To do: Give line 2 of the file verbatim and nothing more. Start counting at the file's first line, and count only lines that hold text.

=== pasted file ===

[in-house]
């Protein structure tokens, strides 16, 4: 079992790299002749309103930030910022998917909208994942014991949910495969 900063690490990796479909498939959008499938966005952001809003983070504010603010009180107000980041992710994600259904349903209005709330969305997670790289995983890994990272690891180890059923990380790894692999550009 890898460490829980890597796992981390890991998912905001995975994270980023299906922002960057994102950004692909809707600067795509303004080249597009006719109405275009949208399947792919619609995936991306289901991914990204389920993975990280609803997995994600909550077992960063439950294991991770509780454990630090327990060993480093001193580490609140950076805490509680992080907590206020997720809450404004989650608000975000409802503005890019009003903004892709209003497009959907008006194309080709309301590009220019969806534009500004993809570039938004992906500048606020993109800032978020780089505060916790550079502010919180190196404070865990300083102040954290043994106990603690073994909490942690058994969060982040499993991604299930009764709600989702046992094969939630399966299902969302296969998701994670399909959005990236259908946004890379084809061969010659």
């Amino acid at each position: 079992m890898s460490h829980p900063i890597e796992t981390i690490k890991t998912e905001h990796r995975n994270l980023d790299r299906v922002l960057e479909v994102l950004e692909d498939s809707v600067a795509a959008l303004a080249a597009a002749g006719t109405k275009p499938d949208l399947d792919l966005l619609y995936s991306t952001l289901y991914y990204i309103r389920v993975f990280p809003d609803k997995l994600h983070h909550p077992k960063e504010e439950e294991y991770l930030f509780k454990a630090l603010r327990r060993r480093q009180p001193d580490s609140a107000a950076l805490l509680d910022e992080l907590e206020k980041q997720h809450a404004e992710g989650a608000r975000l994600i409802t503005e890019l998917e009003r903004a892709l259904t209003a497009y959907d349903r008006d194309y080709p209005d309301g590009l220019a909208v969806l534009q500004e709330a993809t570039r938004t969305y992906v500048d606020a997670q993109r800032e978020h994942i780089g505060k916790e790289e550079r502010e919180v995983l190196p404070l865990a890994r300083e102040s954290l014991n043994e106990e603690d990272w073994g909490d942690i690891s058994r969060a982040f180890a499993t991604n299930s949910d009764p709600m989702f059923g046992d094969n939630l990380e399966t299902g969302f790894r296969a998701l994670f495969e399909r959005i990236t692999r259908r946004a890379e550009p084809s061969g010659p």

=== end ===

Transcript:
């Protein structure tokens, strides 16, 4: 079992790299002749309103930030910022998917909208994942014991949910495969 900063690490990796479909498939959008499938966005952001809003983070504010603010009180107000980041992710994600259904349903209005709330969305997670790289995983890994990272690891180890059923990380790894692999550009 890898460490829980890597796992981390890991998912905001995975994270980023299906922002960057994102950004692909809707600067795509303004080249597009006719109405275009949208399947792919619609995936991306289901991914990204389920993975990280609803997995994600909550077992960063439950294991991770509780454990630090327990060993480093001193580490609140950076805490509680992080907590206020997720809450404004989650608000975000409802503005890019009003903004892709209003497009959907008006194309080709309301590009220019969806534009500004993809570039938004992906500048606020993109800032978020780089505060916790550079502010919180190196404070865990300083102040954290043994106990603690073994909490942690058994969060982040499993991604299930009764709600989702046992094969939630399966299902969302296969998701994670399909959005990236259908946004890379084809061969010659």